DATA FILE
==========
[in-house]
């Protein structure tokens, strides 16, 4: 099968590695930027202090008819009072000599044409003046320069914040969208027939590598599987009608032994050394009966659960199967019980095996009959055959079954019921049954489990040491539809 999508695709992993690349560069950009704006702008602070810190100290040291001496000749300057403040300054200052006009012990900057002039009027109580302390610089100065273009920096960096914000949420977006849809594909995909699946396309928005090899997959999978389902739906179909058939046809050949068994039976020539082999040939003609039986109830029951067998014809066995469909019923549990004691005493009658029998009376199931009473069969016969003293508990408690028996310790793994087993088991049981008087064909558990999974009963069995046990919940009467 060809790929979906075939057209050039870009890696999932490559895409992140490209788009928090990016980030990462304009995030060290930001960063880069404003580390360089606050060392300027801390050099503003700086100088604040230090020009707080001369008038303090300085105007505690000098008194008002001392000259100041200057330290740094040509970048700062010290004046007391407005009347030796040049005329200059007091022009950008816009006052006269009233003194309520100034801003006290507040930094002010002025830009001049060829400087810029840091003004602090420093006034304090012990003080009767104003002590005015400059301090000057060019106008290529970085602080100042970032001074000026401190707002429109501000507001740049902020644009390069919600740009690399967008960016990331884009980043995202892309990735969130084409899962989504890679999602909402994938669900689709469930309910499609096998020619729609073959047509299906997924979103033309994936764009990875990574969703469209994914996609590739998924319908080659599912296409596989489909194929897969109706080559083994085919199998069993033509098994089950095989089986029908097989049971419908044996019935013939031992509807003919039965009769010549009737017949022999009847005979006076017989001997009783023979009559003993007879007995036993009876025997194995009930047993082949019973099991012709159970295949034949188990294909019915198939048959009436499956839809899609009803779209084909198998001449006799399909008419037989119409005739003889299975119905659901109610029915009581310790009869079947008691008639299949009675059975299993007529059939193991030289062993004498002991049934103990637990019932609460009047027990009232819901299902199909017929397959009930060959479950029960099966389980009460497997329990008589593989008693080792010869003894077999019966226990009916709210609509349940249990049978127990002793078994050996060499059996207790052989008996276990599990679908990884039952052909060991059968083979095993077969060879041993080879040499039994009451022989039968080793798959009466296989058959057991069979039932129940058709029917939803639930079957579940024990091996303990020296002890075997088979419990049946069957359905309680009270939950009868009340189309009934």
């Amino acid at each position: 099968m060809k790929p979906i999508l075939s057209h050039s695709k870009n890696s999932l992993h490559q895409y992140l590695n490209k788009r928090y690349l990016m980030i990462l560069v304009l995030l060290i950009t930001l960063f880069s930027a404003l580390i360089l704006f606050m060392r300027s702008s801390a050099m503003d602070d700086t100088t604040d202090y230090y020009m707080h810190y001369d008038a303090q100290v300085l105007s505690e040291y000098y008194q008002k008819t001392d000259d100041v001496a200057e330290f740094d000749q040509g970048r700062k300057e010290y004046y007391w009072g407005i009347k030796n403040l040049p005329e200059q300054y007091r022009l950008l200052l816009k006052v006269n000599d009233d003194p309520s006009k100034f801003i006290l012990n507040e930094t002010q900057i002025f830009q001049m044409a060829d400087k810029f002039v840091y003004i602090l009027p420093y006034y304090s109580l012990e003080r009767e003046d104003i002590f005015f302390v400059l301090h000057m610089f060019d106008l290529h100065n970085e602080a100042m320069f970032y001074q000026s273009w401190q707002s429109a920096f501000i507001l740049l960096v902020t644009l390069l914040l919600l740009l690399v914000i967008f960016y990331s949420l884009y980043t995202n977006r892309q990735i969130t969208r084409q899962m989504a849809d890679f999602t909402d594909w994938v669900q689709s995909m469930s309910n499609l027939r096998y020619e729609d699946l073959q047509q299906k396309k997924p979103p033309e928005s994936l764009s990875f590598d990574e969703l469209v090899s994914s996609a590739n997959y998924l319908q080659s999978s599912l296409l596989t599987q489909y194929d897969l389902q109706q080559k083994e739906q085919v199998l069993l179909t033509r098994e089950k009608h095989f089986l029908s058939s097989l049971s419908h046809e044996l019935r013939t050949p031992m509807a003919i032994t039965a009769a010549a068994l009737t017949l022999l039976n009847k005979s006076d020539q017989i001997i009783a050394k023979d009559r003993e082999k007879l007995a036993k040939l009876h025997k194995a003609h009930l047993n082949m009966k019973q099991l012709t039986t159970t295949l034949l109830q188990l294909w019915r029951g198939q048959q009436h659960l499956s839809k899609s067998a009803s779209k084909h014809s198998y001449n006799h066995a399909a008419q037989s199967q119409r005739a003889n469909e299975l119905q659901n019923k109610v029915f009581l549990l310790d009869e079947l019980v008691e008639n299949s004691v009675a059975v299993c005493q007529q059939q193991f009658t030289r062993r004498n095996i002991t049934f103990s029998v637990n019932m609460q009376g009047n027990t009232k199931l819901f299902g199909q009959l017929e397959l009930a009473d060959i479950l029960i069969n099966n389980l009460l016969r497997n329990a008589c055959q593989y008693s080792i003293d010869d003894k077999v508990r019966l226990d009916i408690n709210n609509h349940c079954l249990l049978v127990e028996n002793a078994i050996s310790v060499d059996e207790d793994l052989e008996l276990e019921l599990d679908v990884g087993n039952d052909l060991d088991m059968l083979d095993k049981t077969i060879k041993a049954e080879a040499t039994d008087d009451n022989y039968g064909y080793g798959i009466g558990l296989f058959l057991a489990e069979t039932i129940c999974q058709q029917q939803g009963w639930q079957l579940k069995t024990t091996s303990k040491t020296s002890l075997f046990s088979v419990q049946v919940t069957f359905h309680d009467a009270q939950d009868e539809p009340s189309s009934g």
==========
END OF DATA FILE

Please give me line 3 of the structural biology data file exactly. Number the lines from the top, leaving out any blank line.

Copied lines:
């Amino acid at each position: 099968m060809k790929p979906i999508l075939s057209h050039s695709k870009n890696s999932l992993h490559q895409y992140l590695n490209k788009r928090y690349l990016m980030i990462l560069v304009l995030l060290i950009t930001l960063f880069s930027a404003l580390i360089l704006f606050m060392r300027s702008s801390a050099m503003d602070d700086t100088t604040d202090y230090y020009m707080h810190y001369d008038a303090q100290v300085l105007s505690e040291y000098y008194q008002k008819t001392d000259d100041v001496a200057e330290f740094d000749q040509g970048r700062k300057e010290y004046y007391w009072g407005i009347k030796n403040l040049p005329e200059q300054y007091r022009l950008l200052l816009k006052v006269n000599d009233d003194p309520s006009k100034f801003i006290l012990n507040e930094t002010q900057i002025f830009q001049m044409a060829d400087k810029f002039v840091y003004i602090l009027p420093y006034y304090s109580l012990e003080r009767e003046d104003i002590f005015f302390v400059l301090h000057m610089f060019d106008l290529h100065n970085e602080a100042m320069f970032y001074q000026s273009w401190q707002s429109a920096f501000i507001l740049l960096v902020t644009l390069l914040l919600l740009l690399v914000i967008f960016y990331s949420l884009y980043t995202n977006r892309q990735i969130t969208r084409q899962m989504a849809d890679f999602t909402d594909w994938v669900q689709s995909m469930s309910n499609l027939r096998y020619e729609d699946l073959q047509q299906k396309k997924p979103p033309e928005s994936l764009s990875f590598d990574e969703l469209v090899s994914s996609a590739n997959y998924l319908q080659s999978s599912l296409l596989t599987q489909y194929d897969l389902q109706q080559k083994e739906q085919v199998l069993l179909t033509r098994e089950k009608h095989f089986l029908s058939s097989l049971s419908h046809e044996l019935r013939t050949p031992m509807a003919i032994t039965a009769a010549a068994l009737t017949l022999l039976n009847k005979s006076d020539q017989i001997i009783a050394k023979d009559r003993e082999k007879l007995a036993k040939l009876h025997k194995a003609h009930l047993n082949m009966k019973q099991l012709t039986t159970t295949l034949l109830q188990l294909w019915r029951g198939q048959q009436h659960l499956s839809k899609s067998a009803s779209k084909h014809s198998y001449n006799h066995a399909a008419q037989s199967q119409r005739a003889n469909e299975l119905q659901n019923k109610v029915f009581l549990l310790d009869e079947l019980v008691e008639n299949s004691v009675a059975v299993c005493q007529q059939q193991f009658t030289r062993r004498n095996i002991t049934f103990s029998v637990n019932m609460q009376g009047n027990t009232k199931l819901f299902g199909q009959l017929e397959l009930a009473d060959i479950l029960i069969n099966n389980l009460l016969r497997n329990a008589c055959q593989y008693s080792i003293d010869d003894k077999v508990r019966l226990d009916i408690n709210n609509h349940c079954l249990l049978v127990e028996n002793a078994i050996s310790v060499d059996e207790d793994l052989e008996l276990e019921l599990d679908v990884g087993n039952d052909l060991d088991m059968l083979d095993k049981t077969i060879k041993a049954e080879a040499t039994d008087d009451n022989y039968g064909y080793g798959i009466g558990l296989f058959l057991a489990e069979t039932i129940c999974q058709q029917q939803g009963w639930q079957l579940k069995t024990t091996s303990k040491t020296s002890l075997f046990s088979v419990q049946v919940t069957f359905h309680d009467a009270q939950d009868e539809p009340s189309s009934g």